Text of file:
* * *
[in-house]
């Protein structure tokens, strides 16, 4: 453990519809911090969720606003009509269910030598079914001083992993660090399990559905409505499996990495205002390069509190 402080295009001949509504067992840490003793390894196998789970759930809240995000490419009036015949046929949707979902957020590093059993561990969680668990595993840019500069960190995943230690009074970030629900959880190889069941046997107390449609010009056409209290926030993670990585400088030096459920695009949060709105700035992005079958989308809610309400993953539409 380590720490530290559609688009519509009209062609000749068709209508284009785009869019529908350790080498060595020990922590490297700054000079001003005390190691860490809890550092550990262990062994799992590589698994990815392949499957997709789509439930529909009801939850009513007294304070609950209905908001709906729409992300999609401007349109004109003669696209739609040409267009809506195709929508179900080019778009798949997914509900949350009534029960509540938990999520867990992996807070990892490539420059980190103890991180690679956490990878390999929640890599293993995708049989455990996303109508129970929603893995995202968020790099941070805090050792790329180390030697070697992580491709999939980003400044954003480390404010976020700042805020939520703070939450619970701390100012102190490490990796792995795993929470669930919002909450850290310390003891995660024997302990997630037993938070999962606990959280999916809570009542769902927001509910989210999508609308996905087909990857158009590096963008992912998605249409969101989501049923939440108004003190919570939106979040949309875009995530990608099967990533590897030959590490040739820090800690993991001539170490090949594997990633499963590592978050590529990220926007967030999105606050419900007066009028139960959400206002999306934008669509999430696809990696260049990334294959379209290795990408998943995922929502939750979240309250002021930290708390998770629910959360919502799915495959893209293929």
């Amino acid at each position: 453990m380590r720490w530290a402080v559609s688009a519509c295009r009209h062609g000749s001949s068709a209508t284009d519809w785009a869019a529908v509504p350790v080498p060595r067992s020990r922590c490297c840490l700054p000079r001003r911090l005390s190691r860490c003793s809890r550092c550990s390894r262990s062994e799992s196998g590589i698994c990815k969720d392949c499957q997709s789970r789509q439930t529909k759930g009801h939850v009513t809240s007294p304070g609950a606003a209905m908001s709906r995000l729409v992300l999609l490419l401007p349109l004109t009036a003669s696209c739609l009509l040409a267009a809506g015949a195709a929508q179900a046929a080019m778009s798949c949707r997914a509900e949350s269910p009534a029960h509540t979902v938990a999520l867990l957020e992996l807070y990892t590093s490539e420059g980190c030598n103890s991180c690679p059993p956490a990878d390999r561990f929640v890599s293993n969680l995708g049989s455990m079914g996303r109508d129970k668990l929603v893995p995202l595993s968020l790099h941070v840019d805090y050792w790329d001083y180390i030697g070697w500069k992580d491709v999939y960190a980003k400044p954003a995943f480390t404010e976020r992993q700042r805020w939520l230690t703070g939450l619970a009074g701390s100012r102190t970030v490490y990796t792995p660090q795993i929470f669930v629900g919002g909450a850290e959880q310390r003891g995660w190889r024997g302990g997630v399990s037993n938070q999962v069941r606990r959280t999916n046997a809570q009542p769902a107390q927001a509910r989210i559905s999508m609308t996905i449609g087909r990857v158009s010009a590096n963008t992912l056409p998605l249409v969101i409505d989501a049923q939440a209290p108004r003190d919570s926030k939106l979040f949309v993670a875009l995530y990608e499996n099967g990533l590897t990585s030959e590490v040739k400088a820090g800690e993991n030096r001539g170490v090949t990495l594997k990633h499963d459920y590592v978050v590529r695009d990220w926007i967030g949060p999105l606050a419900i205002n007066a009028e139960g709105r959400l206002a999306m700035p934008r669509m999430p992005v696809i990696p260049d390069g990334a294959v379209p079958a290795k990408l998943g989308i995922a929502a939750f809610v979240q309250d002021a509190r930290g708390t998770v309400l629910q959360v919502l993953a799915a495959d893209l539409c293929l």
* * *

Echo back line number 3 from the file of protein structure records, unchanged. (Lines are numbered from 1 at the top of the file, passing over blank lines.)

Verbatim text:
């Amino acid at each position: 453990m380590r720490w530290a402080v559609s688009a519509c295009r009209h062609g000749s001949s068709a209508t284009d519809w785009a869019a529908v509504p350790v080498p060595r067992s020990r922590c490297c840490l700054p000079r001003r911090l005390s190691r860490c003793s809890r550092c550990s390894r262990s062994e799992s196998g590589i698994c990815k969720d392949c499957q997709s789970r789509q439930t529909k759930g009801h939850v009513t809240s007294p304070g609950a606003a209905m908001s709906r995000l729409v992300l999609l490419l401007p349109l004109t009036a003669s696209c739609l009509l040409a267009a809506g015949a195709a929508q179900a046929a080019m778009s798949c949707r997914a509900e949350s269910p009534a029960h509540t979902v938990a999520l867990l957020e992996l807070y990892t590093s490539e420059g980190c030598n103890s991180c690679p059993p956490a990878d390999r561990f929640v890599s293993n969680l995708g049989s455990m079914g996303r109508d129970k668990l929603v893995p995202l595993s968020l790099h941070v840019d805090y050792w790329d001083y180390i030697g070697w500069k992580d491709v999939y960190a980003k400044p954003a995943f480390t404010e976020r992993q700042r805020w939520l230690t703070g939450l619970a009074g701390s100012r102190t970030v490490y990796t792995p660090q795993i929470f669930v629900g919002g909450a850290e959880q310390r003891g995660w190889r024997g302990g997630v399990s037993n938070q999962v069941r606990r959280t999916n046997a809570q009542p769902a107390q927001a509910r989210i559905s999508m609308t996905i449609g087909r990857v158009s010009a590096n963008t992912l056409p998605l249409v969101i409505d989501a049923q939440a209290p108004r003190d919570s926030k939106l979040f949309v993670a875009l995530y990608e499996n099967g990533l590897t990585s030959e590490v040739k400088a820090g800690e993991n030096r001539g170490v090949t990495l594997k990633h499963d459920y590592v978050v590529r695009d990220w926007i967030g949060p999105l606050a419900i205002n007066a009028e139960g709105r959400l206002a999306m700035p934008r669509m999430p992005v696809i990696p260049d390069g990334a294959v379209p079958a290795k990408l998943g989308i995922a929502a939750f809610v979240q309250d002021a509190r930290g708390t998770v309400l629910q959360v919502l993953a799915a495959d893209l539409c293929l």